Molly Bloom Might Have Said Yes I Said Yes I Will Yes, But Steve Jobs & The NY Times Said No


Via Alan Vanneman

[*] comes this tale of the bowdlerization of a cartoon version of a classic novel that is apparently every bit as naughty as it is generally unreadable:

James Joyce must be laughing now—as if he ever stopped. Steve Jobs has found a graphic version of Joyce's Ulysses too hot for iPad, the New York Times reports. The Times doesn't say so, but it turns out that Ulysses is also too hot for the Gray Lady, because the comics page provided by the Times features the bowdlerized version.

Well, we at Literature R Us feel our readers are ready for tits, even with their morning coffee. So enjoy, and if you want more, go to Ulysses "Seen", which will give you all the Joyce you can handle, without Steve Jobs to tell you what to look at.

The illustrator of the graphic novel, Robert Berry, tells the Times he was disappointed by the movement of a word balloon to cover the offending breastuses, but he doesn't feel "remotely censored."

"It's their rules," he said. "We're coming to their dinner party at their house."

True, true, very true, but still many kinds of sad as the endings of, well, all the stories in Dubliners. At right is the offending appendage. At left is the cleaned up, iPad-approved version.

I am genuinely surprised by how many tech-geek friends say they are finally getting fed up with various procedural and content-based hassles being imposed by Apple regarding the iPhone and iPad. They threaten regularly to move from Apple to Droid phones (none has so far said they're quitting the Mac platform), which may be mostly bluster, but is still interesting (and it's not like Google doesn't present its own issues regarding terrible, terrible freedom).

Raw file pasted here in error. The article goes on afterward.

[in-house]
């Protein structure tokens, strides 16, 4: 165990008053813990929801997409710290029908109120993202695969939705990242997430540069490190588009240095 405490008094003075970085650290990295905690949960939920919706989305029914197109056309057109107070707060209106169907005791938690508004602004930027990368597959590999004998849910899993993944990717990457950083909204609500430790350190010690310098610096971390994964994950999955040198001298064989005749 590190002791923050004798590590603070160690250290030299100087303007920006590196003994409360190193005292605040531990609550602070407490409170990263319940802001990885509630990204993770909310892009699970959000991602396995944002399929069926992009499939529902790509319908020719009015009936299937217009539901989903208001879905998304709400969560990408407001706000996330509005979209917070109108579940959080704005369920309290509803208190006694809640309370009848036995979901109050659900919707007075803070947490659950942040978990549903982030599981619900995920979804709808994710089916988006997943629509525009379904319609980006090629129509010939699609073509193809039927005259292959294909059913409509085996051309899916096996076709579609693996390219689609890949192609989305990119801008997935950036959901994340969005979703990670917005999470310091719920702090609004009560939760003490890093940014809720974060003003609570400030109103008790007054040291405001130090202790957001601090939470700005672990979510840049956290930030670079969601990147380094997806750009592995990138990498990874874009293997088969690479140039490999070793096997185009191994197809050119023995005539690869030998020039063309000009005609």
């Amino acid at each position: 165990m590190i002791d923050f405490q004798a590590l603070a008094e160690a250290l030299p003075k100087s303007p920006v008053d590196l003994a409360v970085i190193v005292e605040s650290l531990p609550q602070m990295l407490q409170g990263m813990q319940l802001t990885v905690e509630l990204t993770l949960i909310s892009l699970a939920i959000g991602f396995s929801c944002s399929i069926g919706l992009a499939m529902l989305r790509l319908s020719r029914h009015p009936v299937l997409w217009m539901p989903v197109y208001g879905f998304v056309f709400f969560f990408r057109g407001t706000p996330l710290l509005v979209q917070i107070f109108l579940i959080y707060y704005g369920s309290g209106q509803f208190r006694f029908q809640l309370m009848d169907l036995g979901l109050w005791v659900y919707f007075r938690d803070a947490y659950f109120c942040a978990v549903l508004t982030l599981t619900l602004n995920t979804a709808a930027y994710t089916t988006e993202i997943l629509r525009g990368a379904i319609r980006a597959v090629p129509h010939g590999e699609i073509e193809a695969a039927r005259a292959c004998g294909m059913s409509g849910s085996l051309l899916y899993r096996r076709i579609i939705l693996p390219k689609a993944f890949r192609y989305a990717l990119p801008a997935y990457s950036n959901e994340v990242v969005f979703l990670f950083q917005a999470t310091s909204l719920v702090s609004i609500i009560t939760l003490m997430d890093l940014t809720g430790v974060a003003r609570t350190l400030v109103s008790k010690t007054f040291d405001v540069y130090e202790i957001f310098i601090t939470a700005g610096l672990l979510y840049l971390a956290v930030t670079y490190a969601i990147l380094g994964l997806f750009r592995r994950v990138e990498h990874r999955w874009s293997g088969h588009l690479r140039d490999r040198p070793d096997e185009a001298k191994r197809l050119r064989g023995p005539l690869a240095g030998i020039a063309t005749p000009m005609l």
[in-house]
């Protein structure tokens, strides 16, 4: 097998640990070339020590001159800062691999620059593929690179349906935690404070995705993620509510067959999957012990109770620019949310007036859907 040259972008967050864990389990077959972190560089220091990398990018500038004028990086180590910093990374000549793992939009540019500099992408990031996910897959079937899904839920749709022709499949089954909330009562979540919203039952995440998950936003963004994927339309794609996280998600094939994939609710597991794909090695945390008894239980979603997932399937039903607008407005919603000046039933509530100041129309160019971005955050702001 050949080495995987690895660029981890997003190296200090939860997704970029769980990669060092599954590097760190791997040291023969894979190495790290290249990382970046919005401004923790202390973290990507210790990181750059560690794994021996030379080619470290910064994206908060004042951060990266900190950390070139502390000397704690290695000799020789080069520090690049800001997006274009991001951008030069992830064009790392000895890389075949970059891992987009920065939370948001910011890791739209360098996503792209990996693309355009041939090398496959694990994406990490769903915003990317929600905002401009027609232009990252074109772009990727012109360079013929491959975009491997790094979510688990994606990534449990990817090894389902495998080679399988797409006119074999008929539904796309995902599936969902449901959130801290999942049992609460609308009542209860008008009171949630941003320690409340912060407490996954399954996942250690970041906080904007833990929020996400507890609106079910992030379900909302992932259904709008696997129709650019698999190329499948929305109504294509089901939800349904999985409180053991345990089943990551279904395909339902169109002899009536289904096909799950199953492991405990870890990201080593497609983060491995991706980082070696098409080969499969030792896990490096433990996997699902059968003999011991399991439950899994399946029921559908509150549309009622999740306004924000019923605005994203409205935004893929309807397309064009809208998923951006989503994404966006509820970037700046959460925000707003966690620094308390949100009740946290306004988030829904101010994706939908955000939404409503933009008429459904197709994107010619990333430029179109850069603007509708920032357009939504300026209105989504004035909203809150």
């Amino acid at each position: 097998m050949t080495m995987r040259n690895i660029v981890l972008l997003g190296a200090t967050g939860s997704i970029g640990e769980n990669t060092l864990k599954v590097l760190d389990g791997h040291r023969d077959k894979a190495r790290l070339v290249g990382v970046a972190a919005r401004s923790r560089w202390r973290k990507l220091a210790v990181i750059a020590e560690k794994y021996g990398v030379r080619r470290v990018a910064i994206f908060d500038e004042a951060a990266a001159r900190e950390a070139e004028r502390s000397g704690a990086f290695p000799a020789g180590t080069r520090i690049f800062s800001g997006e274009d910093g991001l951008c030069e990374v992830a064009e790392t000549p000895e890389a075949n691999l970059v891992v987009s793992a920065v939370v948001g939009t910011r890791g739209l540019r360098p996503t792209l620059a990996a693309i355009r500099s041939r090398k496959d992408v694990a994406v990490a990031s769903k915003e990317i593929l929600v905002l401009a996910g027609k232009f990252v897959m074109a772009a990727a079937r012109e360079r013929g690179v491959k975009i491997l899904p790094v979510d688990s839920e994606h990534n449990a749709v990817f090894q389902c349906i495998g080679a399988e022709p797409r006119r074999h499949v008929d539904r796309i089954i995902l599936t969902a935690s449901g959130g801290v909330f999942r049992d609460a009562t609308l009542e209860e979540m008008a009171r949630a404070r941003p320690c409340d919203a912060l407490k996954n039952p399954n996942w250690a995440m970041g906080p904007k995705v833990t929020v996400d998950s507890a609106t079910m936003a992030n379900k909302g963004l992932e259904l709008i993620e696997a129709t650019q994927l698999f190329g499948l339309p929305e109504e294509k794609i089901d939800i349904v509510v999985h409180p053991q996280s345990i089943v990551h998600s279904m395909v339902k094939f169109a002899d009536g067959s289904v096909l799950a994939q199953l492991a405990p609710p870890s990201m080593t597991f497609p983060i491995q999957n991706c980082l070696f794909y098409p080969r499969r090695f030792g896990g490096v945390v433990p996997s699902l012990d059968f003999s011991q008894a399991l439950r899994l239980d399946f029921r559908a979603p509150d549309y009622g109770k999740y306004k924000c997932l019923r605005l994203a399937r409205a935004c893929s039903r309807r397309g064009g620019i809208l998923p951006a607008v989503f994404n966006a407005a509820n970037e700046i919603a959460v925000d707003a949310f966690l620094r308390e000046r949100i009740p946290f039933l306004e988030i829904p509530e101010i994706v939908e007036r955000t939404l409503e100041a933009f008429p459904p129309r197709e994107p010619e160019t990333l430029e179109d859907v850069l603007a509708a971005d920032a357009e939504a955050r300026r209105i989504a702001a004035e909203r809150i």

[*]: Corrected the link to Vanneman's always interesting site.

Tim Cavanaugh, the Darby O'Gill of the County Reason, wrote about how fan boys and girls were keeping Joyce alive more than his academic crypt-keepers and his jackass descendants. Read about it here.

And as long as we're talking about Joyce and restrictions on speech (including Ulysses, which has suffered from a range of copyright cases and obscenity charges throughout the decades), let's check out this video about whether obscenity should be illegal. Warning: Adults only, sez the YouTube, and yes certainly yes it's their brunch buffet, even though the segment is spectacularly free of genitals and arousement, except of the legal and libertarian outrage kind. So you'll have to sign in, to prove that you are indeed old enough to question whether a man should be given an effective life sentence for producing porn vids featuring consenting adults that are immensely popular and feature more milk than a million moo-cows (figuratively):